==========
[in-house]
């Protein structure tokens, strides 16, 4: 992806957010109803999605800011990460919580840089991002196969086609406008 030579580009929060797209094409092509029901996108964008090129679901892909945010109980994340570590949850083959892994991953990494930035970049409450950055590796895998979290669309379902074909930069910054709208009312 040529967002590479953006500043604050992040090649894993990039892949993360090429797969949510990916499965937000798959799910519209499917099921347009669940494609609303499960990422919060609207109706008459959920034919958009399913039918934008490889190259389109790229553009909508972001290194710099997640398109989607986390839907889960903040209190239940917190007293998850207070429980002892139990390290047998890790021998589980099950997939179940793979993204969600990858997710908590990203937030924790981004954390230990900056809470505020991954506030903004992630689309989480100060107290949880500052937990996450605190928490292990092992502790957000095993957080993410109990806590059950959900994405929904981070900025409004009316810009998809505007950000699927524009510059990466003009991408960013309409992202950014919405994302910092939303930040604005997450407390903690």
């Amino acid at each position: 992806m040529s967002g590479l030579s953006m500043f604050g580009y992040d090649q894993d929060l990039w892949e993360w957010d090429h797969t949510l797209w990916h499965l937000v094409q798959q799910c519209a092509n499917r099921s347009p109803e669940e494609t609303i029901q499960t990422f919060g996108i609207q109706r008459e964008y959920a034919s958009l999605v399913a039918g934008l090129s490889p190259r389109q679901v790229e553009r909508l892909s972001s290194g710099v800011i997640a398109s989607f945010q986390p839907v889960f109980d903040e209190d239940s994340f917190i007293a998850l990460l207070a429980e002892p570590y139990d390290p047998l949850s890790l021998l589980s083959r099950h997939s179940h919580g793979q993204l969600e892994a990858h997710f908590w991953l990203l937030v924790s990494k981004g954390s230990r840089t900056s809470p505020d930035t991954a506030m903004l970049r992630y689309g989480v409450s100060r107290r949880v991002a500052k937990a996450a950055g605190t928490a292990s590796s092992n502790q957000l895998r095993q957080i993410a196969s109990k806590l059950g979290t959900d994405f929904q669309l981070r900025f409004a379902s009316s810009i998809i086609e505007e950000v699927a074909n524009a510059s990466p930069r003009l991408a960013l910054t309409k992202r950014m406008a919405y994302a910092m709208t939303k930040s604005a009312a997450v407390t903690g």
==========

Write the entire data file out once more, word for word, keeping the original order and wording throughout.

[in-house]
């Protein structure tokens, strides 16, 4: 992806957010109803999605800011990460919580840089991002196969086609406008 030579580009929060797209094409092509029901996108964008090129679901892909945010109980994340570590949850083959892994991953990494930035970049409450950055590796895998979290669309379902074909930069910054709208009312 040529967002590479953006500043604050992040090649894993990039892949993360090429797969949510990916499965937000798959799910519209499917099921347009669940494609609303499960990422919060609207109706008459959920034919958009399913039918934008490889190259389109790229553009909508972001290194710099997640398109989607986390839907889960903040209190239940917190007293998850207070429980002892139990390290047998890790021998589980099950997939179940793979993204969600990858997710908590990203937030924790981004954390230990900056809470505020991954506030903004992630689309989480100060107290949880500052937990996450605190928490292990092992502790957000095993957080993410109990806590059950959900994405929904981070900025409004009316810009998809505007950000699927524009510059990466003009991408960013309409992202950014919405994302910092939303930040604005997450407390903690």
């Amino acid at each position: 992806m040529s967002g590479l030579s953006m500043f604050g580009y992040d090649q894993d929060l990039w892949e993360w957010d090429h797969t949510l797209w990916h499965l937000v094409q798959q799910c519209a092509n499917r099921s347009p109803e669940e494609t609303i029901q499960t990422f919060g996108i609207q109706r008459e964008y959920a034919s958009l999605v399913a039918g934008l090129s490889p190259r389109q679901v790229e553009r909508l892909s972001s290194g710099v800011i997640a398109s989607f945010q986390p839907v889960f109980d903040e209190d239940s994340f917190i007293a998850l990460l207070a429980e002892p570590y139990d390290p047998l949850s890790l021998l589980s083959r099950h997939s179940h919580g793979q993204l969600e892994a990858h997710f908590w991953l990203l937030v924790s990494k981004g954390s230990r840089t900056s809470p505020d930035t991954a506030m903004l970049r992630y689309g989480v409450s100060r107290r949880v991002a500052k937990a996450a950055g605190t928490a292990s590796s092992n502790q957000l895998r095993q957080i993410a196969s109990k806590l059950g979290t959900d994405f929904q669309l981070r900025f409004a379902s009316s810009i998809i086609e505007e950000v699927a074909n524009a510059s990466p930069r003009l991408a960013l910054t309409k992202r950014m406008a919405y994302a910092m709208t939303k930040s604005a009312a997450v407390t903690g």